The wife of prominent rally champion Neil McCance has told how their last few months together before his death were the greatest of their lives.
Mr McCance was a former Irish Mitsubishi Challenge champion, with many other successes on circuits throughout the UK and Ireland.
The father-of-two – to Mark (13) and Melissa (9) – lost his battle against cancer earlier this month aged just 46.
The death of Mr McCance, widely regarded as "the gentleman of rallying", came just two years after the popular rugby and scouting enthusiast was given the all-clear from the disease.
Speaking to the Belfast Telegraph at the family's Comber home, Neil's wife Tanya said his unwavering bravery was a source of strength following the loss of her soulmate.
"Neil's attitude was not 'why me', but 'why not me?'" she said.
"If you asked him, he would say the last two years of his life were the best. Our life together was fantastic.
"He made it the very best for me and the children. He never looked back, always forward.
"When he received the second cancer diagnosis and was told he couldn't rally again, he just took it in his stride."
Neil and Tanya were together since the age of 18 and were inseparable throughout their 28 years.
Born into a rally-loving family, the sport was in Neil's blood – and Tanya fully embraced her partner's passion.
She was by his side when he won his first major race, and again when he took part in his final event. Neil, a director at a Belfast steel company, was first diagnosed with cancer in 2009.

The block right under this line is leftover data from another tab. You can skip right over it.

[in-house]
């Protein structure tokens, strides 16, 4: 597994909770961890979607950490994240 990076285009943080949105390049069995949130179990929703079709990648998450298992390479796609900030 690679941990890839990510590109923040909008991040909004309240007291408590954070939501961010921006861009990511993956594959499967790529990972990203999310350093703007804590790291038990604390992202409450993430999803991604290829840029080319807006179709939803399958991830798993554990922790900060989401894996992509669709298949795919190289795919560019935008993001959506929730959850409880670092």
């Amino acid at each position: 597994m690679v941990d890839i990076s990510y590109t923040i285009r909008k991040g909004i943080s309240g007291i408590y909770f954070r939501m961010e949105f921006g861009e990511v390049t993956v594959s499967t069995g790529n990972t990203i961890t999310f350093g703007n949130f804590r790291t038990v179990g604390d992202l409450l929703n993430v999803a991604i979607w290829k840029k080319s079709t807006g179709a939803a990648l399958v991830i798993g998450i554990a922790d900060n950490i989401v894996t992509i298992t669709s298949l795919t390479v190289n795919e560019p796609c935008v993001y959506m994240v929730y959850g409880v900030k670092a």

An operation to remove his right kidney appeared to have been successful, with Neil taking part in the Circuit of Ireland just six weeks after surgery.
"After his one-year scan we had the all-clear," explained Tanya.
"We thought that was us, we can draw a line under it now."
However, the McCance family was dealt a blow in 2011.
Neil was involved in a serious crash during a race and complained of back pain afterwards.
Following medical examinations, he was given the news that the cancer had returned.
Unable to continue in the sport he loved, Neil purchased a boat and the family spent prolonged breaks together in Fermanagh.
"When you get that kind of prognosis it can be difficult to battle through the dark days," said Tanya.
"We thought he would have more time, but we had the most fantastic two years.
"For Neil, it was about making the best of the time, trying to stay in the day.
"We had the hard conversations too – he didn't bury his head – but his bravery made it very much easier for us as a family."
Tanya read a eulogy put together by Neil in the months prior to his death.
More than 750 people attended the funeral, with Mark and Melissa also taking part in the service.
Confined to a wheelchair, Neil still summoned the strength to deliver a speech at a New Year's Eve party in the McCance home, just days before he passed away, on January 5.
Throughout Neil's fight the family were fully supported by Cancer Focus, a charity which offers guidance to those affected and their loved ones.
Last September Neil and Tanya organised a fundraising trek through the Mournes, which raised £15,000 for the charity.